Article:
Education: The Past, The Present and The Future #2

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You know you’ve read a good post when it makes you have several different thoughts about something important.  While this post begins like another, it has a totally different ending… Re…

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Audrey Watters: Education Technology as Content Delivery

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  “Technology, so the argument goes, will make education scalable, replicable, accessible, distributable and simultaneously both standardized and personalized. With technology, information is more easily transmissible – through a series of tubes, right into your brain.”

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And Tomorrow?

Where are we going with all of the various challenges facing HE today.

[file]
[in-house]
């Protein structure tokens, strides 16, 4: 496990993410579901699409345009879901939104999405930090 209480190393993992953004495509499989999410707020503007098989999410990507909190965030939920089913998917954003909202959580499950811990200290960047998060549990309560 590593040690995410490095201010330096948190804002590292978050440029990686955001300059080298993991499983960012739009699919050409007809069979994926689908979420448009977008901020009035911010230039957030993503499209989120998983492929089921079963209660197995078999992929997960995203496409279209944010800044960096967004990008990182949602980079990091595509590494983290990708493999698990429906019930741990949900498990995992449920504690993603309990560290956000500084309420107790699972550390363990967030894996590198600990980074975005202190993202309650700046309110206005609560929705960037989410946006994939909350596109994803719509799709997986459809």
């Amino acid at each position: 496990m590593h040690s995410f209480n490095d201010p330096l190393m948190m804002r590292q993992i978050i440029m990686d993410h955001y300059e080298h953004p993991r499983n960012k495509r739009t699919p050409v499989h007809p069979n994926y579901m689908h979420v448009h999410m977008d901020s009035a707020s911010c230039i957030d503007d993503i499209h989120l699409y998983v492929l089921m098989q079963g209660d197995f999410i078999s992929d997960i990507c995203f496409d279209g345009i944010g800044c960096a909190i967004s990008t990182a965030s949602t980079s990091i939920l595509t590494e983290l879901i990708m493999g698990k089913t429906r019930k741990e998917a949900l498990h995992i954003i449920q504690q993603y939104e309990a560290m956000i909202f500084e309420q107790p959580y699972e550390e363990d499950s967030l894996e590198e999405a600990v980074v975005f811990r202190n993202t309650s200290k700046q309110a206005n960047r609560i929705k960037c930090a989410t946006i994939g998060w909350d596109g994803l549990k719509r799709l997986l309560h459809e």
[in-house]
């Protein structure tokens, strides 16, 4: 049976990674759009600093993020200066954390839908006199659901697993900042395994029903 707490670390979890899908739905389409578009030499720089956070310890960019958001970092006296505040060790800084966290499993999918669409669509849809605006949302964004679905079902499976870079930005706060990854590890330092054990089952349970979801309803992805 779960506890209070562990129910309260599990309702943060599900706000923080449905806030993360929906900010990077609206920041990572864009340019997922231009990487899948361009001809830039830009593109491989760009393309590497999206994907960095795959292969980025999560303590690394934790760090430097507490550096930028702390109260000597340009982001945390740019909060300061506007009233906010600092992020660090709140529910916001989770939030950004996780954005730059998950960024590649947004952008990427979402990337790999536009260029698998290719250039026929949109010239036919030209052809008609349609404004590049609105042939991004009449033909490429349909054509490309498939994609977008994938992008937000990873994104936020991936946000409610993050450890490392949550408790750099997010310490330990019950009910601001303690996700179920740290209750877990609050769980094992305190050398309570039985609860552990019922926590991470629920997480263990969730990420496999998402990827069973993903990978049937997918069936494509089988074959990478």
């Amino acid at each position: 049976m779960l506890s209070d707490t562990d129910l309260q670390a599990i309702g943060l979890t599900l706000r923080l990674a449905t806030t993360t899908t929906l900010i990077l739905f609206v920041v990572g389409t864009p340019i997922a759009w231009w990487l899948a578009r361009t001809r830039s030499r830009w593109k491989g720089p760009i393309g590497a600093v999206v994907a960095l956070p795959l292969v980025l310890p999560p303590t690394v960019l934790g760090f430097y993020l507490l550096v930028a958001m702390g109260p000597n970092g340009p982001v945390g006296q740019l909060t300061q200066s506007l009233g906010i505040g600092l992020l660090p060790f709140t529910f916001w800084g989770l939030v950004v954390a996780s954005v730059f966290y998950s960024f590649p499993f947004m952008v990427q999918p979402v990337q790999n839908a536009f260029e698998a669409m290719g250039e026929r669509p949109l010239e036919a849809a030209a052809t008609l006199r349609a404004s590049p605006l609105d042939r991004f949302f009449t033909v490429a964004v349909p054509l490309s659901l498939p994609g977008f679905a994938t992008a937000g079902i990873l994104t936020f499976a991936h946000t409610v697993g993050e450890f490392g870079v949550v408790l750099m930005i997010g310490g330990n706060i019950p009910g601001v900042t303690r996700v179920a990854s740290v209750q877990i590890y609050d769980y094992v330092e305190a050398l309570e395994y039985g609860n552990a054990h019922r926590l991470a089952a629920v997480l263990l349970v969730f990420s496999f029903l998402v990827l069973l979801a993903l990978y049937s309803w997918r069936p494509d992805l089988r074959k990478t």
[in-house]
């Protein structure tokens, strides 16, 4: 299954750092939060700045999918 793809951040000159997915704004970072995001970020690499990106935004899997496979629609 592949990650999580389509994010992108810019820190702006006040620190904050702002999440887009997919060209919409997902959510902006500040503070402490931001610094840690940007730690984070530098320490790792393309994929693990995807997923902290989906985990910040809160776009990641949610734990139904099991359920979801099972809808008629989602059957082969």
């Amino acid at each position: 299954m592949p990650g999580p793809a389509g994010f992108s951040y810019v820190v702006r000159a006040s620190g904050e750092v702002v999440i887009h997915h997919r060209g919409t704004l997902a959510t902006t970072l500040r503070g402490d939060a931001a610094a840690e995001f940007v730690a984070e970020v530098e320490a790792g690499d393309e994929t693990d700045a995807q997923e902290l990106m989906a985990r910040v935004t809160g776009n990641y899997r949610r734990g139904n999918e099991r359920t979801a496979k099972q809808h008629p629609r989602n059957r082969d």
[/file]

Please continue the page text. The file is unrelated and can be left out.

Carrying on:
When we are faced with a disruptive technology or a paradigm shift, as we are today in HE, Christensen has shown us that it is difficult for established institutions to adapt to the changes, and many of them fail as a result. I think that the magnitude of the changes facing education are societal rather than institutional.

If you think about the buy-in that our society has for the factory model of education, virtually everyone (at least 99%), at every level, knows how a good HE educational experience is defined. Although presented from a students perspective below, this model is expected by students, parents, employers, lecturers, educational managers, and educational administers. Politicians espouse the importance of student contact time (along with everyone else), and are always in the front for a photo-op when the newest 30,000 seat lecture theatre is opened and the latest technology is showcased (a better way to amplify your voice, and a bigger projector for your powerpoint).